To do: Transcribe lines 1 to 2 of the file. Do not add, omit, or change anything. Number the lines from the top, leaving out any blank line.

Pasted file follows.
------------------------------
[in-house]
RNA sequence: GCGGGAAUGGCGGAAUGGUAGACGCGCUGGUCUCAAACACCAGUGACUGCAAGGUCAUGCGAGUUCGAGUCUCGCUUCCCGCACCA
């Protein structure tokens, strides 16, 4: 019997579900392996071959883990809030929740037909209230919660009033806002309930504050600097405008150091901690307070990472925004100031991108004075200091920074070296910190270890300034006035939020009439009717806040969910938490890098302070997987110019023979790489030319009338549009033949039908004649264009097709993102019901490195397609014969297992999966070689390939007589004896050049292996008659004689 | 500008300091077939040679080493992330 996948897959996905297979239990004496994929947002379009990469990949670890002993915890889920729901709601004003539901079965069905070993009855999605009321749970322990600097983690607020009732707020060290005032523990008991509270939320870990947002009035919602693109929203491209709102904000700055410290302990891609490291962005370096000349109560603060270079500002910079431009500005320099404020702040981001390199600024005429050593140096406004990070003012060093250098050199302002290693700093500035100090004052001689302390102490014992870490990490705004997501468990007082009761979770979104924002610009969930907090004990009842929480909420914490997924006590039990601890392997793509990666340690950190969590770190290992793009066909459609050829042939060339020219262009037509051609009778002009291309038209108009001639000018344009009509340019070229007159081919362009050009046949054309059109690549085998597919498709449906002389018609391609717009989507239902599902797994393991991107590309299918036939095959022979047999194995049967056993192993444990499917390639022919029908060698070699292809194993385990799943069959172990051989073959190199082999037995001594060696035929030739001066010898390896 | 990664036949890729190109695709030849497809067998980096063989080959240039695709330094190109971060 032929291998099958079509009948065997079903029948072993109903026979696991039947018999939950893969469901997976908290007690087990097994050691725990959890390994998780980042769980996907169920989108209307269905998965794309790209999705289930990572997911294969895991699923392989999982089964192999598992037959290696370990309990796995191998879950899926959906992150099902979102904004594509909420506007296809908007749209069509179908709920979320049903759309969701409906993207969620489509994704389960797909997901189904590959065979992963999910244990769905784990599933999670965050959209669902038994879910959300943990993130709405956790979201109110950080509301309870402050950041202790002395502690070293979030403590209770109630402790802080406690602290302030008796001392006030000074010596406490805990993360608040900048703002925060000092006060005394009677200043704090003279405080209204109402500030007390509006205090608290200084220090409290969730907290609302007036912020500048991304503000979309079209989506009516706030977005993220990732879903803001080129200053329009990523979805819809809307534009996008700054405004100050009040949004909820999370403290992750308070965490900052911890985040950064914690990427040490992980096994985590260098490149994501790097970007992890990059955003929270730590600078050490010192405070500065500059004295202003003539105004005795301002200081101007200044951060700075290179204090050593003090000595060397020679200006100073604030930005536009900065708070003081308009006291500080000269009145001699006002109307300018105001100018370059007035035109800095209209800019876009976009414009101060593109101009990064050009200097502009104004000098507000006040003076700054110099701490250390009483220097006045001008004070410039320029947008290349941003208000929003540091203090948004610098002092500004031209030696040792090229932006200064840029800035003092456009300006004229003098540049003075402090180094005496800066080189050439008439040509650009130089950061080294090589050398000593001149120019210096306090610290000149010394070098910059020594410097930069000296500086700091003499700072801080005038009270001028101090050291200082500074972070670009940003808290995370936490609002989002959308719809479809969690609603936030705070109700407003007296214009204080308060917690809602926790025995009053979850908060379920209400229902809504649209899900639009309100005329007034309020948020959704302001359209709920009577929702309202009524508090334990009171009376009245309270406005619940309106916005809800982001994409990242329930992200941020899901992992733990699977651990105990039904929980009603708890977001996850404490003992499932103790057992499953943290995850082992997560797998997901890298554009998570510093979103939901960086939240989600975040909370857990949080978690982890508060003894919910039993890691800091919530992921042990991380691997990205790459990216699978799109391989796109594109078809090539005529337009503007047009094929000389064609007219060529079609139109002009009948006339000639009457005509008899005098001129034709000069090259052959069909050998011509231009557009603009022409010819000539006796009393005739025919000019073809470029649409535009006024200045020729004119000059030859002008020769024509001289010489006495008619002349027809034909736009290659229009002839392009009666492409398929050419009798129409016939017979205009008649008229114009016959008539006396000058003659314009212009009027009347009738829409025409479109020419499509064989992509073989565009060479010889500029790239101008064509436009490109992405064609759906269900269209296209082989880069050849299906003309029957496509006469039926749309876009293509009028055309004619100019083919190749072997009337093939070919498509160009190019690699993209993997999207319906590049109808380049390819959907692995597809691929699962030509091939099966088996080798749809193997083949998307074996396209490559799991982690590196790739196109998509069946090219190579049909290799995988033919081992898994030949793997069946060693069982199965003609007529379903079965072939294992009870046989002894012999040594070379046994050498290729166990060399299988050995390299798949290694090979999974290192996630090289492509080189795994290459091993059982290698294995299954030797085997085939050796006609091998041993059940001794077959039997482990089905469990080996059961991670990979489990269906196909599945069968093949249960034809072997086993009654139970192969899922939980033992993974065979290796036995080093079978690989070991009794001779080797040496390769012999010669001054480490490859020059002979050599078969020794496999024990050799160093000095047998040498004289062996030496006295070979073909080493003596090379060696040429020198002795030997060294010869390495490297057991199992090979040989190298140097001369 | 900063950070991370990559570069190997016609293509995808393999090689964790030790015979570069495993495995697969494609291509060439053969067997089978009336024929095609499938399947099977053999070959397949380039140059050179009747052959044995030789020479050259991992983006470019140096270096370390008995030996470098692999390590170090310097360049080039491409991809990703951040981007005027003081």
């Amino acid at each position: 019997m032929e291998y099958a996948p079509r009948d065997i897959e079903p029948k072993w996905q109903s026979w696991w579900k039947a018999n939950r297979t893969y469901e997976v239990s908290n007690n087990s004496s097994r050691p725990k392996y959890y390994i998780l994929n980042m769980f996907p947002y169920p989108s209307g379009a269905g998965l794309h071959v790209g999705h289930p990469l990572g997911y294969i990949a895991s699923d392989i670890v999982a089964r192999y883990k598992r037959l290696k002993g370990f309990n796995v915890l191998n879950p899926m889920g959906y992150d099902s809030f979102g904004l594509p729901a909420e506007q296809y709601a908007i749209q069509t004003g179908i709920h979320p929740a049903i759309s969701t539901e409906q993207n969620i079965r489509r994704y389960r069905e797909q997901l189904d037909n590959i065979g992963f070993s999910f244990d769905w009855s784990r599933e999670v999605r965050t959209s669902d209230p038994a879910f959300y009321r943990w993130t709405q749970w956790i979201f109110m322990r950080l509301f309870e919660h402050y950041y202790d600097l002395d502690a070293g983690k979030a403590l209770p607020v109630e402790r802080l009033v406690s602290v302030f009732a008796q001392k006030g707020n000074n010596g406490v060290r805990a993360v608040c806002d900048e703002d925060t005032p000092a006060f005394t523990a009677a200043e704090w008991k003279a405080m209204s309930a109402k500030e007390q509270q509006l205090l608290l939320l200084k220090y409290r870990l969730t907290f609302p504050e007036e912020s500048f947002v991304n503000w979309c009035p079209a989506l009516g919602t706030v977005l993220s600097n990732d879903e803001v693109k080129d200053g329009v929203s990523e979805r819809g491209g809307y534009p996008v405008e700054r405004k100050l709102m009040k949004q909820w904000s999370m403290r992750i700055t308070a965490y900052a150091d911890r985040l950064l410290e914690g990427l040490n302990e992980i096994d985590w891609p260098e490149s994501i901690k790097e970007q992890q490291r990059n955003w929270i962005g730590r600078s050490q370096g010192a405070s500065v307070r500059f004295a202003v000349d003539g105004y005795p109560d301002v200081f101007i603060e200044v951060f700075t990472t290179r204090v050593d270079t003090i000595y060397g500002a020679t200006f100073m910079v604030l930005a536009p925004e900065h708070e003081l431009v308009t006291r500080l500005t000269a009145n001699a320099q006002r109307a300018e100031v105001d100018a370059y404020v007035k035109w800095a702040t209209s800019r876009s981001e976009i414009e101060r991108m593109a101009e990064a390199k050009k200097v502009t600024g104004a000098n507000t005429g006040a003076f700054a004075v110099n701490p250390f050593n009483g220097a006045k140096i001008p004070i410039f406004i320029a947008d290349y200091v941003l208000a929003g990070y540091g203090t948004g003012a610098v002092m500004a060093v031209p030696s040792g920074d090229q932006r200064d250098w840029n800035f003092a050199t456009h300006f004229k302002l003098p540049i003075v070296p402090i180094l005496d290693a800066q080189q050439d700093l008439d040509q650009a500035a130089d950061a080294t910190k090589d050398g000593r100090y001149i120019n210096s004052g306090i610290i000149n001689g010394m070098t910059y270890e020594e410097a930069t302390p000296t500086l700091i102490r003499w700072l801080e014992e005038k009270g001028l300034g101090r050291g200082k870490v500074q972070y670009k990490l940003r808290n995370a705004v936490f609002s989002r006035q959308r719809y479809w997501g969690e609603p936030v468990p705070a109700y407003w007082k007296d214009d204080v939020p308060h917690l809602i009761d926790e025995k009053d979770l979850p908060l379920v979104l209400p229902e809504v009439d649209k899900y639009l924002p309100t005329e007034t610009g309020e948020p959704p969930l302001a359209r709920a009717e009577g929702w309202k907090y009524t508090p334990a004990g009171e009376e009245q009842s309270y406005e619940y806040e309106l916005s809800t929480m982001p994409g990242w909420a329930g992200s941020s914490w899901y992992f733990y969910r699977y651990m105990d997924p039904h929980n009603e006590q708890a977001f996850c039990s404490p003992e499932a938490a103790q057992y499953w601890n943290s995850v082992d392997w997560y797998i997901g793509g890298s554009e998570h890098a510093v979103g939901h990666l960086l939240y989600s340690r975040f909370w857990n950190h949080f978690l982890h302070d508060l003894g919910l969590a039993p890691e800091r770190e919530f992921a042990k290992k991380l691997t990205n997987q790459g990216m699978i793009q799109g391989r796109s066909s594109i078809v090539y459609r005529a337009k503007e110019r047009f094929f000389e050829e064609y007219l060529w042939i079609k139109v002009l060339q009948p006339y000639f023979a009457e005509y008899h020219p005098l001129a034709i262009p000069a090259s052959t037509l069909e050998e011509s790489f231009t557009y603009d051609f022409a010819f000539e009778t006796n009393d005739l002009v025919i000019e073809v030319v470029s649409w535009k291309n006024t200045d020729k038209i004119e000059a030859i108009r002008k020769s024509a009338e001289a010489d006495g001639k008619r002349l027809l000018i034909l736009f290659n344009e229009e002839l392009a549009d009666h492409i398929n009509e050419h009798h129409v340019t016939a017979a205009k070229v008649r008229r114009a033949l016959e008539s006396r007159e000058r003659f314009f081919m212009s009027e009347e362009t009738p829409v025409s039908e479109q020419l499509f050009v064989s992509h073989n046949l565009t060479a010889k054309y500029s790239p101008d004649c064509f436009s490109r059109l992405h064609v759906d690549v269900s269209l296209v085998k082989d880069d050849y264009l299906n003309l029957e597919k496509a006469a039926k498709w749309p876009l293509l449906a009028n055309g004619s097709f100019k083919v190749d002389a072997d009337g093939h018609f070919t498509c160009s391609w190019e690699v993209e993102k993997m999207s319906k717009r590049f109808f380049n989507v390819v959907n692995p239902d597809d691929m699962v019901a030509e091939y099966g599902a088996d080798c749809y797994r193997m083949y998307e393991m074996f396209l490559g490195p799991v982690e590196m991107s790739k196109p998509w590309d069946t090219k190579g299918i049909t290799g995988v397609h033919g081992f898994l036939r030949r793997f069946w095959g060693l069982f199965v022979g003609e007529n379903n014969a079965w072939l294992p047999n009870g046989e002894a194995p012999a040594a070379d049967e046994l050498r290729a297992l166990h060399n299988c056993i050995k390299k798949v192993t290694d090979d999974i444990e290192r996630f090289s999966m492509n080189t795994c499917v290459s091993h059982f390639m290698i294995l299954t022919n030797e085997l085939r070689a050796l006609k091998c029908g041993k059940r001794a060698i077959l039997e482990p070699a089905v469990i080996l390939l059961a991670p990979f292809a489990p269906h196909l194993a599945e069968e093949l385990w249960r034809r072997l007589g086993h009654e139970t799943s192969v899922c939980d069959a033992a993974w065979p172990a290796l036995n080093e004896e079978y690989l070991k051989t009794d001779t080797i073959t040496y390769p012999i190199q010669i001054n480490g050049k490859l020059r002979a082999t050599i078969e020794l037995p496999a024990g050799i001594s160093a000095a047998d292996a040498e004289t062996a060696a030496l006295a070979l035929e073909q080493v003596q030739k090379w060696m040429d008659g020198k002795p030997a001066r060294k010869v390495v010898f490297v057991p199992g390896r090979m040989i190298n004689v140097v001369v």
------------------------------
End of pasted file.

[in-house]
RNA sequence: GCGGGAAUGGCGGAAUGGUAGACGCGCUGGUCUCAAACACCAGUGACUGCAAGGUCAUGCGAGUUCGAGUCUCGCUUCCCGCACCA